‘The Dead Man’ by Horacio Quiroga, translated by Margaret Sayers Peden

Like Blackwood, the Uruguayan writer Quiroga uses place as more than setting. His characteristic tales of “love, madness and death” (the title of a 1917 collection) take place in the densely forested province of Misiones in Argentina, or along the banks of the Rio Parana, which forms the border with Paraguay. His key theme is the fraught relationship (or lack of) between man and nature. 
On first acquaintance one might take Quiroga for a pessimist or even a nihilist; there is something implacable in his outlook. But the truth is that Quiroga is a realist. He doesn’t sentimentalise nature, even in his children’s tales of talking animals. Life is hard out there in the wilderness, where every insect, reptile and animal will kill you if given half a chance. There is little happiness to be found, it seems, in the jungle. Or rather, once found, it is often quickly snatched away. Man is brutalised by this environment. In ‘The Orange Distillers’ (1923), Dr. Else, deranged by excessive consumption raw orange bitters, mistakes his daughter for a giant rat and kills her. In other stories, Quiroga simply depicts a protagonist who has experienced a terrible piece of luck – a snake bite (‘Drifting’, 1912), an infection (‘The Wilderness’, 1923), or in ‘The Dead Man’, a bizarre accident– and whose death is inevitable. Coming to terms with this fact constitutes the tale.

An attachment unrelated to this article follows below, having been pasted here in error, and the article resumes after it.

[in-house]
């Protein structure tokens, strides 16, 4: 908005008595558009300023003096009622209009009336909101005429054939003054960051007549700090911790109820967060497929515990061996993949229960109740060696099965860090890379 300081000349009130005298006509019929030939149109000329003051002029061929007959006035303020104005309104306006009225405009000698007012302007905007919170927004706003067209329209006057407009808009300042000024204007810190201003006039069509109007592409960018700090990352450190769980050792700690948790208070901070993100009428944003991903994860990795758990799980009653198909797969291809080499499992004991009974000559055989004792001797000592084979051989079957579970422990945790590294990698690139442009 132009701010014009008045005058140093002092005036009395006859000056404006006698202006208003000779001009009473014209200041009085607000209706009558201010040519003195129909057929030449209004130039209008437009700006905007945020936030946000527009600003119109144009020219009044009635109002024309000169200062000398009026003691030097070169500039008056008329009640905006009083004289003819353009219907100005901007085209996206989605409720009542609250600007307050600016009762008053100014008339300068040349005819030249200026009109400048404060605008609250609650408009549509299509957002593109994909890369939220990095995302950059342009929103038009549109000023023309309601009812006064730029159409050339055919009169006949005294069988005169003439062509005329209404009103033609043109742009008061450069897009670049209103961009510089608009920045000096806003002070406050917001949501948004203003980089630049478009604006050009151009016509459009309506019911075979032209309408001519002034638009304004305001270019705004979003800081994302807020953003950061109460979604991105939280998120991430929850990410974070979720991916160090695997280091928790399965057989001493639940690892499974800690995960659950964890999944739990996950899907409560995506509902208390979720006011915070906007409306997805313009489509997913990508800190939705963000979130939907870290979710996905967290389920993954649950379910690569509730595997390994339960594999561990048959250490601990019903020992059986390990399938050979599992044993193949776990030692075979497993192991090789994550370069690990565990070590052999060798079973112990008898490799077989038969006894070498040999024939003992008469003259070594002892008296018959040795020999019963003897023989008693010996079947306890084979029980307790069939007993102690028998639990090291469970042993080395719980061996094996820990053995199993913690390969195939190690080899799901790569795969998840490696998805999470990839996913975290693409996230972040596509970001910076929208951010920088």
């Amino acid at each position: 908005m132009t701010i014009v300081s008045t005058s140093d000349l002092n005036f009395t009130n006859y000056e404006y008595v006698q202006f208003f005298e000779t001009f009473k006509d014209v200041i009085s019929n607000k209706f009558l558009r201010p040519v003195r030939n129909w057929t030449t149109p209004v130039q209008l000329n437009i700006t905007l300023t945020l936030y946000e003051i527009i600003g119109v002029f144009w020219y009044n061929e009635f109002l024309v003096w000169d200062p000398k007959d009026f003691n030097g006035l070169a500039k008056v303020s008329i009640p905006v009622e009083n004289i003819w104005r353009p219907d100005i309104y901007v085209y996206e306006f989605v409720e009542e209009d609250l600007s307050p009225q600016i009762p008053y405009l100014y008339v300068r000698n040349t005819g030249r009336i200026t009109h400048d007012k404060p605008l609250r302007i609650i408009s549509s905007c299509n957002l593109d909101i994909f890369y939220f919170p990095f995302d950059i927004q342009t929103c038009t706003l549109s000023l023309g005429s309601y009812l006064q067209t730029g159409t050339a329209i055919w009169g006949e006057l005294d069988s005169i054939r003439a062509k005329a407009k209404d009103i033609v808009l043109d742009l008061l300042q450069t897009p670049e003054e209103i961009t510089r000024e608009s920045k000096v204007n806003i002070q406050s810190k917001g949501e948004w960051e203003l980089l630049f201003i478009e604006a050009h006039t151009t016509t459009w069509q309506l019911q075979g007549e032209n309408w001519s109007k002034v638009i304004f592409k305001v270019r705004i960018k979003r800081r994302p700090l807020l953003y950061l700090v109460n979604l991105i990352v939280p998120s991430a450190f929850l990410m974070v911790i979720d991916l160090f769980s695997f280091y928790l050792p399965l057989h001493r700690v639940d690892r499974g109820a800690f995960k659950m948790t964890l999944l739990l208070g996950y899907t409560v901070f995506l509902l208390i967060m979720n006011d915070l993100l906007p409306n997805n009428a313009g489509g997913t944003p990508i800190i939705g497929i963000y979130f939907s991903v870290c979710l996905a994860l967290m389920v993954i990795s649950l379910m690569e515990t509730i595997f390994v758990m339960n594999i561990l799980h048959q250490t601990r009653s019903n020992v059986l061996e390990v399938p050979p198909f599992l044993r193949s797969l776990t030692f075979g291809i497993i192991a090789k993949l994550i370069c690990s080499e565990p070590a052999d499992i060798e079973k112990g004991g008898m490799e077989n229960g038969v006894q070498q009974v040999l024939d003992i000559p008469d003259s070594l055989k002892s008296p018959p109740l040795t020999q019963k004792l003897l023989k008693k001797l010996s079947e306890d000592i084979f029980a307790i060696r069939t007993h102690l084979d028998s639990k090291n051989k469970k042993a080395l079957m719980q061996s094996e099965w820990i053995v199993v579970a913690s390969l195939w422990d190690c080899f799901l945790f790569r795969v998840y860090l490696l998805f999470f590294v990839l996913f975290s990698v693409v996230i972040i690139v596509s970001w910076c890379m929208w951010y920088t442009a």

In ‘The Dead Man’, in prose of great economy and precision, we find a nameless man who has slipped and fallen on his machete. He lies in the grass, knowing that he dying, and listens to the sounds of the landscape; someone passing by on a nearby road, the nervous movement of his horse, his wife and children bringing him lunch. He sees the red roof of his house through the banana trees. He can barely understand what has happened to him. And that is all. 

First published in Spanish as ‘El hombre muerto’ in La Nación, June 1920, and then in the collection Los desterrados, 1926. Published in English in The Decapitated Chicken and Other Stories, University of Texas Press, 1976. Available online here

‘Sunstroke’ by Horacio Quiroga, translated by Margaret Sayers Peden and George D. Schade

Why oh why has Werner Herzog not made a film about Horacio Quiroga yet? The themes of his stories demand it: madness, the jungle, nature, civilization, barbarity, snakebites, parasites growing fat on the blood of young brides, indifferent animals watching humans die, ranting and raving, in the brutal afternoon sun. And let’s not get started on Quiroga’s lifestory, which involves his father’s accidental death via shotgun, three marriages, accidentally killing his best friend, an obsession with girls decades years younger than him, a close friendship with poet and future fascist Leopoldo Lugones, his wife’s suicide (poison), and his own (poison again). You might say he puts the Poe in the Poe-esque. I think my favorite story of his is ‘Sunstroke’, narrated from the point of view of a pack of dogs.

In The Decapitated Chicken and Other Stories, University of Texas Press, 2013